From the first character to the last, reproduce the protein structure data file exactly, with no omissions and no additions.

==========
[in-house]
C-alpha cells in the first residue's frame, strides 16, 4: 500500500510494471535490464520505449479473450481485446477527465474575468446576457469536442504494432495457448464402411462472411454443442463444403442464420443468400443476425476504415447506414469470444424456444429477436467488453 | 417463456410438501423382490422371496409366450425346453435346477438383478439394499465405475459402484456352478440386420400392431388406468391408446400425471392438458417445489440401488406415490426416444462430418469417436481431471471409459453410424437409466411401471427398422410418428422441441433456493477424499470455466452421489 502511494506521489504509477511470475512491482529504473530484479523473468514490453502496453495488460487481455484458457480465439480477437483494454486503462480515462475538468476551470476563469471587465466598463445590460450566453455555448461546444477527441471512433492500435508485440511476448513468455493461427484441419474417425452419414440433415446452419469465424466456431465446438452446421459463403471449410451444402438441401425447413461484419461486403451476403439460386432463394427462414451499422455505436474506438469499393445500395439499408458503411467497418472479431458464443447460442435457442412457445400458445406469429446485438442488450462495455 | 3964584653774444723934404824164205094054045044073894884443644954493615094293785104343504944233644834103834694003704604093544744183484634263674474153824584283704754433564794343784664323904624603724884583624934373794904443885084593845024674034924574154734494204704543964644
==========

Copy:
[in-house]
C-alpha cells in the first residue's frame, strides 16, 4: 500500500510494471535490464520505449479473450481485446477527465474575468446576457469536442504494432495457448464402411462472411454443442463444403442464420443468400443476425476504415447506414469470444424456444429477436467488453 | 417463456410438501423382490422371496409366450425346453435346477438383478439394499465405475459402484456352478440386420400392431388406468391408446400425471392438458417445489440401488406415490426416444462430418469417436481431471471409459453410424437409466411401471427398422410418428422441441433456493477424499470455466452421489 502511494506521489504509477511470475512491482529504473530484479523473468514490453502496453495488460487481455484458457480465439480477437483494454486503462480515462475538468476551470476563469471587465466598463445590460450566453455555448461546444477527441471512433492500435508485440511476448513468455493461427484441419474417425452419414440433415446452419469465424466456431465446438452446421459463403471449410451444402438441401425447413461484419461486403451476403439460386432463394427462414451499422455505436474506438469499393445500395439499408458503411467497418472479431458464443447460442435457442412457445400458445406469429446485438442488450462495455 | 3964584653774444723934404824164205094054045044073894884443644954493615094293785104343504944233644834103834694003704604093544744183484634263674474153824584283704754433564794343784664323904624603724884583624934373794904443885084593845024674034924574154734494204704543964644